Multiple views of product lifecycle

Multiple views of product lifecycle

lifecycle-peope-gear

One size doesn’t fit all. This is very true for engineering and manufacturing. Product lifecycle is a term that I can hear a lot these days in conversations with industrial companies of any type and size. It is a thing manufacturing companies of different sizes are comfortable with. There are many reasons for that. One which I hear a lot is the fact manufacturing is moving from product into services business. Thinking about cost, compliance and global manufacturing are also can bring you to think about overall product lifecycle more.

Product lifecycle is an attempt to look over the full scope of stages related to the business of product business – business models, sales, customer requirements, engineering, manufacturing, support, retirement, recycle. There are many variations of these phases and this is where it starts to be very interesting. Especially when it comes to the point of thinking and implementing about product lifecycle management.

So, how different is product lifecycle? Is it possible to come to a universal view of product lifecycle that can be adopted by manufacturing companies of all sizes and different industries? These are questions I asked myself when talking to different companies – large OEMs and small hardware startups. To be honest, I don’t have answers on these questions today. Maybe tomorrow… Or never… Who knows? At the same time, I wanted to share with you few examples of how people in engineering and manufacturing are thinking about lifecycle.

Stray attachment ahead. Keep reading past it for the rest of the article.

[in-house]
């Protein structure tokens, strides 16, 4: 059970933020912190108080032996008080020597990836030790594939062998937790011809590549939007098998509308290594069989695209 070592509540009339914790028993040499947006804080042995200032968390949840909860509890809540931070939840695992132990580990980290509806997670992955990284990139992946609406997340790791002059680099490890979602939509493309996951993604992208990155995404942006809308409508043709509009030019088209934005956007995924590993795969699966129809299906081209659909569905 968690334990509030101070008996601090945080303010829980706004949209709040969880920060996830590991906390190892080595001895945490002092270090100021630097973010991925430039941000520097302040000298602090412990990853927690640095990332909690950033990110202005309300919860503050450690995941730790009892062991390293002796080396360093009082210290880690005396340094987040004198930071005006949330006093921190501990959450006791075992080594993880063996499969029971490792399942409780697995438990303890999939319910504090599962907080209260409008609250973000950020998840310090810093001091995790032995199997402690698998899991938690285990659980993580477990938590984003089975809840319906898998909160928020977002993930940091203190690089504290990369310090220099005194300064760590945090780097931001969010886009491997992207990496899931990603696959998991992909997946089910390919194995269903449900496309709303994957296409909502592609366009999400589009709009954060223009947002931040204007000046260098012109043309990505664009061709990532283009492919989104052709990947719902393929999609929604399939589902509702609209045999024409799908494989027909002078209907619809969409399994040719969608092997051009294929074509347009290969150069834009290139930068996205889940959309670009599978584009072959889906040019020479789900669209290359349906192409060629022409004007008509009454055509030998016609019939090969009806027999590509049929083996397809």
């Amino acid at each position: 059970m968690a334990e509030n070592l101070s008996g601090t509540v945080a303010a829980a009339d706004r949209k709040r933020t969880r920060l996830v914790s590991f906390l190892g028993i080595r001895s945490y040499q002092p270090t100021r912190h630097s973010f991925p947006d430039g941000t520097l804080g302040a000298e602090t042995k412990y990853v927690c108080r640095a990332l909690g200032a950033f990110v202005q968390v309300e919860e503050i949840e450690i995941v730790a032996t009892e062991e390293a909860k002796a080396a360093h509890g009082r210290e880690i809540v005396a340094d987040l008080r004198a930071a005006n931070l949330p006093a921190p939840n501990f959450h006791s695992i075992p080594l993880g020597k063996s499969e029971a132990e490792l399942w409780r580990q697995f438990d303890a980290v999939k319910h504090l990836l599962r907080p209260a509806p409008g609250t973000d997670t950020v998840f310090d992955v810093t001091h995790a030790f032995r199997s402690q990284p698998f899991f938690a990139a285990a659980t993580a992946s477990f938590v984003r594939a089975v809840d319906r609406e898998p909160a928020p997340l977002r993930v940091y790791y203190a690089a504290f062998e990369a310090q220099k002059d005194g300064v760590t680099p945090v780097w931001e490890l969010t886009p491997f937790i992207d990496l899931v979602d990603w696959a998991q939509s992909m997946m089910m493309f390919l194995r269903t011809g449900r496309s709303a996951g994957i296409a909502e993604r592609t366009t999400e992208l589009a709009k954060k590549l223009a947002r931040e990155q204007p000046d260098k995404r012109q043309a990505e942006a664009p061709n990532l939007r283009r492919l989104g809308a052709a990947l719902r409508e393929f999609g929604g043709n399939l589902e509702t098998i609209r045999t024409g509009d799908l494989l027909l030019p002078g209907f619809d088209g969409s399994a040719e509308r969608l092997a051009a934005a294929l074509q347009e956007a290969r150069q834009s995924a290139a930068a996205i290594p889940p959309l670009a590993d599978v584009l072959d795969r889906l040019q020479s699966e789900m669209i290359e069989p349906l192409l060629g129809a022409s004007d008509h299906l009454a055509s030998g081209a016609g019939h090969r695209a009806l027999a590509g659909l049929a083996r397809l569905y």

A very generic view of product lifecycle can be found on Wikipedia here. The good think about such example – it certainly fits all. But at the same time, it is almost useless from a practical standpoint. The best use of such diagram is to provoke a product lifecycle strategy discussion within your companies and partners.

Product’s_lifecycle